Earlier Monday, the Butte County Sheriff’s Department announced that the death toll in and around Paradise had reached 29, matching the number for most deaths from a single fire in modern California history. More than 200 other people remain unaccounted for and more than 6,400 homes had been destroyed, according to the sheriff’s department.
“What that town, what that community has gone through, it’s just heart wrenching, gut wrenching for all of us,” general manager John Lynch said. “So, you just look for anything you can do. I think when you can take people’s minds off something for a short time, of course we’d do anything possible. I think it’s just a show of solidarity of our community, we’ve got to all stand together and reach out and help each other during a time like this.”
The Niners also will donate all proceeds from Monday night’s 50/50 drawing to the North Valley Community Foundation to help those impacted by the fires in Butte County.
Shane Wallen, the 49ers assistant strength and conditioning coach, grew up in Paradise, is a native of Chico and has started a GoFundMe page in efforts to offer support for his hometown. The fire destroyed Wallen’s father’s home in Magalia.
With the help of multiple Niners players making donations and lending their social media platforms, Wallen had already raised more than $19,000 of the $50,000 goal as of early Monday evening. Wallen stopped and greeted each player on Monday night.
During the National Anthem, the Paradise team stood in front of the 49ers on the sideline and received loud cheers from the fans at Levi’s Stadium. As the anthem began, Niners players put their arms around the Paradise players in solidarity.
“It’s nice to get away from everything that’s going on and getting my mind off of it,” senior linebacker Trevor Rickson said. “And I get to watch football, the game I love.”
While the school survived the fire, about 90 percent of the players’ homes did not. Like most of the community, the coaches, players and cheerleaders have spent the past few days living elsewhere and seeking updates on the status of their own houses.
Cline said he initially didn’t believe his parents when they told him they needed to evacuate last Thursday morning. Within an hour, the town was engulfed in flames. He and his family safely made it out and have been staying at a hotel in nearby Folsom. Cline and his family found out their home burned down on Sunday.
Rickson has a similar story, albeit with a different ending, leaving his home with his mother and sister around 9 a.m. on Thursday and going to his aunt’s house in Chico. His house, in a neighborhood where most burned down, is still standing.
“It’s hard but they all have a place to stay if they need it,” Rickson said.
Both players expressed their dismay at not being able to play the playoff game they’d spent their high school careers working toward. In the absence of the chance to play, Cline said he and his teammates have leaned on the lessons they’ve learned from the game to help them stay positive through the most trying of times.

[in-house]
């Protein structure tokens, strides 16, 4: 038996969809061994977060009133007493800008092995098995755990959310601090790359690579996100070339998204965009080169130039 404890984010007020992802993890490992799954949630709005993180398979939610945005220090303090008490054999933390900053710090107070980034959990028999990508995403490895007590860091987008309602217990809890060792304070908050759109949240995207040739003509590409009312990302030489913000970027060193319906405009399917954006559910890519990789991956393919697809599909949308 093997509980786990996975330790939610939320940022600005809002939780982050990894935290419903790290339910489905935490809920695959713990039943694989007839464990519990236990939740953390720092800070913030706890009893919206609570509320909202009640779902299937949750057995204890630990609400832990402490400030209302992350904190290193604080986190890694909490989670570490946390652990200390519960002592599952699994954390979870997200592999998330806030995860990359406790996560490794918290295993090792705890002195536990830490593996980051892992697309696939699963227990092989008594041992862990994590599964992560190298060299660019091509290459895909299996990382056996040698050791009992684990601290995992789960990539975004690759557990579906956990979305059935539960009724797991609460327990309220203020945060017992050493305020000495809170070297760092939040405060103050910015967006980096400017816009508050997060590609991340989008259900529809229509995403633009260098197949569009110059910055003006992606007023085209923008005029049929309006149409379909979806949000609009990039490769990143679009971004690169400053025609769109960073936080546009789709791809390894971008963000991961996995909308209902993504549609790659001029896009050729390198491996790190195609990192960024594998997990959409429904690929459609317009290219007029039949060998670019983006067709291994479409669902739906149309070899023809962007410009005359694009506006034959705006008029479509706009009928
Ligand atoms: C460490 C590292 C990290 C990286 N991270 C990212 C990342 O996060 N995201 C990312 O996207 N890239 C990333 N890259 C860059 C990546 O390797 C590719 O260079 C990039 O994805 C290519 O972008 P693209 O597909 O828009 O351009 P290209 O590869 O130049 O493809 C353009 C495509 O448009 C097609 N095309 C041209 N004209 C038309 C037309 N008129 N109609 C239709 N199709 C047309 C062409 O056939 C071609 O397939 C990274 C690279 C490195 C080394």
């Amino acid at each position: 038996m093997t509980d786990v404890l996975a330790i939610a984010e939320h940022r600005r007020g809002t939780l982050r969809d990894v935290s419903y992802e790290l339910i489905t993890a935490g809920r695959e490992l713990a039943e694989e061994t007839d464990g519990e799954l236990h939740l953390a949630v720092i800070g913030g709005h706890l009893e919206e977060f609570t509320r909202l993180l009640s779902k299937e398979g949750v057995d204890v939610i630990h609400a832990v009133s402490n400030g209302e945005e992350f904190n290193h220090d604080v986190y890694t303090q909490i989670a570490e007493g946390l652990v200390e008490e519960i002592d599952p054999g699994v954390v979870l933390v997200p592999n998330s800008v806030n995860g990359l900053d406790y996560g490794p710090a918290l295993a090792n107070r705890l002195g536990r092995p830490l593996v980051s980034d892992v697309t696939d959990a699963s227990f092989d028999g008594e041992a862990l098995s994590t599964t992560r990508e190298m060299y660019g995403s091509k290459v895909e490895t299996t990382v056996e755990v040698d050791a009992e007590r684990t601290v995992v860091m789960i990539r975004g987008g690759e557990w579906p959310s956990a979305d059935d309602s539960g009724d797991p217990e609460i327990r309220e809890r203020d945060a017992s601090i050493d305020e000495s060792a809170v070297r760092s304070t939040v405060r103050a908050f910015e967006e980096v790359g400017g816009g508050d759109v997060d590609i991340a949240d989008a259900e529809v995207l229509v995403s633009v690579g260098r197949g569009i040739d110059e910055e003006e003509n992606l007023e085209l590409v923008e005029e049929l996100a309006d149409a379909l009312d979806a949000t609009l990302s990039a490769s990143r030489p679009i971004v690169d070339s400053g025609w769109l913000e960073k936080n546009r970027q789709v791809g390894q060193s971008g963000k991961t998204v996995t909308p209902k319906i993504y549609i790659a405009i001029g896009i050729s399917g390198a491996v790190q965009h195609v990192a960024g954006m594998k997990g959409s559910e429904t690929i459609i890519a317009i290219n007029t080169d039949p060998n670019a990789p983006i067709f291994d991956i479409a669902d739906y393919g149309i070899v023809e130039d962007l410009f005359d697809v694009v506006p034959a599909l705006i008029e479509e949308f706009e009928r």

“We just rely on each other to pick each other up and just love each other because that’s what we’ve done all year,” Cline said. “We’re a great group of brothers.”
Like Rickson, Prinz’s house also managed to survive the fire, a fact that was confirmed via texts from friends who sent pictures.
“Nothing around it made it and somehow it’s standing there and I don’t know how to explain that,” Prinz said. “And it makes you feel a little bit guilty and grateful at the same time. But Paradise is devastated.
“I can’t believe it. You wouldn’t believe it guys if you saw it. It’s on a hillside, everything is gone and there sits that house. It’s a miracle.”
After Monday’s game, the Paradise contingent will take the long ride back to Butte County and disperse to where they’re staying — some in hotels, some with relatives and some in evacuation shelters.
As of Monday night, they still haven’t been allowed to return to town to survey the damage. They don’t know what comes next. But for one night, they were happy to get away from it all.
“One of my players said it best after we suspended our season, he said, ‘I really want to play the game but I lost everything I own and I need to find out where I’m going to live,'” Prinz said. “So, this was a great break from that. He’s on this trip. That’s most of the team and most of the coaching staff. So, it’s a great diversion. It’s fantastic. And all of this … they’re going to remember it forever. It’s just a great show of humanity and support for us from people you don’t even know who would come in and be this kind.”
PITTSBURGH — The liveliest party of the year just took place in Heinz Field, where they danced so hard in the end zone that they ran out of touchdown celebrations, and that’s when they weren’t throwing Cam Newton to the turf.
The 52-21 pounding of the Panthers on Thursday tied for the most points allowed in Carolina history and showed that the Steelers look ready to make their own history. Carolina last gave up 52 points on Christmas Eve in 2000 against the Oakland Raiders.
If Ben Roethlisberger can continue to deliver masterpieces like this against a good defense, the Steelers — winners of five straight — might have their best chance at a Super Bowl since the early Mike Tomlin years.